It ended up being a great little movie — but I had no idea Steve Carrell was in it. So was Toni Collette, Allison Janney and Amanda Peet. Lots of faces I recognized.

— Coke Zero is far superior to Diet Coke.

When those two are the only choices in the fountain, Coke Zero is the way to go. I’d still rather have Diet Dr Pepper than either one, though.

— Starbucks closes at 10 p.m.

It’s 9:23 now, and still no sign of my ride. Not looking forward to sitting outside in the still-90+-degree heat. Why is it still nearly 100 degrees after dark? Thought desert temperatures were supposed to drop quickly once the sun drops below the horizon.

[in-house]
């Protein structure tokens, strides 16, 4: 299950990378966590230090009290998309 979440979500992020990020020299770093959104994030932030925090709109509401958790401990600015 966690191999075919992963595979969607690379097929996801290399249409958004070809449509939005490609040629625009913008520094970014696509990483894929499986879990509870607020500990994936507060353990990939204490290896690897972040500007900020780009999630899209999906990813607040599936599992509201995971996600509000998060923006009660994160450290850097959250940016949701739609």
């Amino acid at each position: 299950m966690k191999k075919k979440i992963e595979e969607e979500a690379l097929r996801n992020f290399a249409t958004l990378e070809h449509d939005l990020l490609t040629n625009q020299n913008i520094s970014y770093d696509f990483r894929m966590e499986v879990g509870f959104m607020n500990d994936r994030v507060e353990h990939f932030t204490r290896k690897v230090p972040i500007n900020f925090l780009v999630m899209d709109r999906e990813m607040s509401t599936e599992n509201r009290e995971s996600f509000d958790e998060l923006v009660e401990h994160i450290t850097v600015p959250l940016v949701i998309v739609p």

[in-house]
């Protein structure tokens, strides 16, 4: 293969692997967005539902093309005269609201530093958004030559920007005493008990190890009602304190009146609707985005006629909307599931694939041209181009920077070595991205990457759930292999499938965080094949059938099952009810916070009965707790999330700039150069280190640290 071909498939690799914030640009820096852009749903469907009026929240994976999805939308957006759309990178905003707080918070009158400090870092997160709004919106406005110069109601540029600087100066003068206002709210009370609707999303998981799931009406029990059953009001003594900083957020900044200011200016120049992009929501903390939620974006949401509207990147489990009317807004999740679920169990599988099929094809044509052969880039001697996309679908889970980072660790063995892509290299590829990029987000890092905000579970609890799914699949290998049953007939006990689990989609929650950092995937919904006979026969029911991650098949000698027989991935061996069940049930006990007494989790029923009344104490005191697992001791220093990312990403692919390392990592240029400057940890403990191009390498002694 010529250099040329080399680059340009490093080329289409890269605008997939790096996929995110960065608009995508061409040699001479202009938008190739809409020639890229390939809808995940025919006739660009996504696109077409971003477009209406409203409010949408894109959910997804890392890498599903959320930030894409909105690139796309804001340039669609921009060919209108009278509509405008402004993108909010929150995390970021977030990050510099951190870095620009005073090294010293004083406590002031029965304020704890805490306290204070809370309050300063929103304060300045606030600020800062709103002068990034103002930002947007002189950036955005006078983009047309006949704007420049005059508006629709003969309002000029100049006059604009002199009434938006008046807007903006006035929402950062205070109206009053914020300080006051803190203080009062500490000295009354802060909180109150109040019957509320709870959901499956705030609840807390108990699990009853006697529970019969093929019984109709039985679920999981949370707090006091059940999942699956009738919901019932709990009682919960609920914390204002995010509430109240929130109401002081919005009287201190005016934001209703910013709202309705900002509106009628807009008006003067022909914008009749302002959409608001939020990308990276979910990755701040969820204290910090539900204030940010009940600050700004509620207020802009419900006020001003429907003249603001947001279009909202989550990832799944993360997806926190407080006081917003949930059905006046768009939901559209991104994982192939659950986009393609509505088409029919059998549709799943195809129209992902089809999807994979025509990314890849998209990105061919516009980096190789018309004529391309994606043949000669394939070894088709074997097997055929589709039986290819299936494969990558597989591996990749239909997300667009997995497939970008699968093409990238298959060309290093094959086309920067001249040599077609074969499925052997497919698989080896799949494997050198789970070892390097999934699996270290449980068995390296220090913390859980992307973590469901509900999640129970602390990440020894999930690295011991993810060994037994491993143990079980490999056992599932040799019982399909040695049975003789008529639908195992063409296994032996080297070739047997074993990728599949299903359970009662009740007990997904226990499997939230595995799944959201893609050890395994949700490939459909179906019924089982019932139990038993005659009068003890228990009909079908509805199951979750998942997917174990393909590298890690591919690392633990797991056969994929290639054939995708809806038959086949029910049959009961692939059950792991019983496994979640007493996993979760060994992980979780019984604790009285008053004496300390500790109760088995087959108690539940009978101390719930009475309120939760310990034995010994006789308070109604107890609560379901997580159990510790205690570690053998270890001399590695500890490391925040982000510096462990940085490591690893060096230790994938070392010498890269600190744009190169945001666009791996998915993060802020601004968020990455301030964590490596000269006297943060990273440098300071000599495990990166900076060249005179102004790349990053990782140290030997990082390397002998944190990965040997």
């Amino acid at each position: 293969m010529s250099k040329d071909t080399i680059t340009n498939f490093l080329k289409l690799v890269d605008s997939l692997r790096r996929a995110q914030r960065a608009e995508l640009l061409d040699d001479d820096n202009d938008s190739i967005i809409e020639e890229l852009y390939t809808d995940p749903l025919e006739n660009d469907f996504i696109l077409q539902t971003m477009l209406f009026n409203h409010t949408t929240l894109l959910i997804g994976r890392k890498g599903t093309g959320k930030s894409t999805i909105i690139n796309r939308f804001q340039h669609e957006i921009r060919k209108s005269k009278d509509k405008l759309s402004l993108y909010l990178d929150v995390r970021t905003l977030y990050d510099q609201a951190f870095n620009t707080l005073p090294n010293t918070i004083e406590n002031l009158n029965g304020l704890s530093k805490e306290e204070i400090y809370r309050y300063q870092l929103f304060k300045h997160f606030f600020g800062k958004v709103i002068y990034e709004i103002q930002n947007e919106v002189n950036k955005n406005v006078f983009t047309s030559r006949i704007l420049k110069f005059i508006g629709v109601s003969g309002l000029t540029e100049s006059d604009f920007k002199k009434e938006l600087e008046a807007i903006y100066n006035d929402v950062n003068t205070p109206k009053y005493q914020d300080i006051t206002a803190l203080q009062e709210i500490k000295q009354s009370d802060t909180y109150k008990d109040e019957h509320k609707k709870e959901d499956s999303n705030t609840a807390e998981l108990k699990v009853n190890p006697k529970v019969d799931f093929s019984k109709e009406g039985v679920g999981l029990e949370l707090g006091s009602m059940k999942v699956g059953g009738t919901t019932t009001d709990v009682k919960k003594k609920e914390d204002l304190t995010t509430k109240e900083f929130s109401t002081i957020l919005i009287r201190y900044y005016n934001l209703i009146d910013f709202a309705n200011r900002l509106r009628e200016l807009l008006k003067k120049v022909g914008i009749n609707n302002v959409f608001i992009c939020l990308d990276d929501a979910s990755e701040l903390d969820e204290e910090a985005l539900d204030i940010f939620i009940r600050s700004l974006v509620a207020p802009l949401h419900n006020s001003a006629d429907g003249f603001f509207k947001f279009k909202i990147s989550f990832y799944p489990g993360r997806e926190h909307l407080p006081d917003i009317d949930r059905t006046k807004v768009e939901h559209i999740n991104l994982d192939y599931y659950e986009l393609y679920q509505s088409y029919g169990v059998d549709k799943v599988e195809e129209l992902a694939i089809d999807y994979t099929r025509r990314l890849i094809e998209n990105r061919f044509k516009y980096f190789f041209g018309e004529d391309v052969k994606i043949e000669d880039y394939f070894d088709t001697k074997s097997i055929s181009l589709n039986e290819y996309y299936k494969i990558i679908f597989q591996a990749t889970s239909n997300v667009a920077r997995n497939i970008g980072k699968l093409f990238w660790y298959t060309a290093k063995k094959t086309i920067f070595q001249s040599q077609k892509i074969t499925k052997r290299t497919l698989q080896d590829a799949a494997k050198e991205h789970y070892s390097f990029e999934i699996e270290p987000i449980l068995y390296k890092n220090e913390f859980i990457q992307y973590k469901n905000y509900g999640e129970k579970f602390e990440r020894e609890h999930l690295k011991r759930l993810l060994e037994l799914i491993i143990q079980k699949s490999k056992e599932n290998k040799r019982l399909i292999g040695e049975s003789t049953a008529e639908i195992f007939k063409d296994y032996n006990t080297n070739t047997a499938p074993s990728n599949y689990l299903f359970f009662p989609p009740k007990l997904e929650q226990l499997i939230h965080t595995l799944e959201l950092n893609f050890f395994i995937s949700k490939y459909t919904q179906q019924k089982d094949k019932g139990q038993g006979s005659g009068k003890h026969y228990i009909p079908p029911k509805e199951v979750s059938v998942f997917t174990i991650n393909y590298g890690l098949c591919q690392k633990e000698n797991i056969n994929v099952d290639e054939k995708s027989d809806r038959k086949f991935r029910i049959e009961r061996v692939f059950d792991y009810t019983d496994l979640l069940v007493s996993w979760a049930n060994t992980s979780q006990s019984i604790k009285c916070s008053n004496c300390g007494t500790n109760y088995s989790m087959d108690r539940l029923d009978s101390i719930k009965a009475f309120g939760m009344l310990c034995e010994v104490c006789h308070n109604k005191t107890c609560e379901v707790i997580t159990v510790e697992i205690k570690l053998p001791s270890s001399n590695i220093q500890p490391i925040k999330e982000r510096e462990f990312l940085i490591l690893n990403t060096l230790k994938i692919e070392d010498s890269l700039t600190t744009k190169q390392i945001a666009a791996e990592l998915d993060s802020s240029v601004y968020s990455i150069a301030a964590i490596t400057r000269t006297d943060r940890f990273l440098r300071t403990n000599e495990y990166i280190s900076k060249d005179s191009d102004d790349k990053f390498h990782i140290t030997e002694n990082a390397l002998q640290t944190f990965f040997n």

Mango-Orange Smoothie— When I don’t eat a proper meal, I nibble. A lot.

Okay, that should be old news. Hope the Boyfriend arrives armed with dinner.

On the plus side, I discovered Starbucks’ mango-orange smoothie is pretty darn tasty. I grabbed one at about 8 p.m. when I remembered I was supposed to tweet a photo of my smoothie for Colourful Palate’s August #colourfulsmoothie challenge.

I read someone post about the challenge on Twitter and decided it sounded right up my alley. I like smoothies; I don’t have much time to cook. If I can win prizes for such lax kitchen habits, all the better.

Being away from my kitchen — and even the Boyfriend’s — I took some help from the Bux. It qualifies, right? It is colorful (read: not brown, like my fave Starbucks chocolate-banana smoothie).

— I’m going to have trouble typing #coloUrfulsmoothie.

Every. Damn. Time.

Ah well. Doesn’t training your brain prevent Alzheimer’s?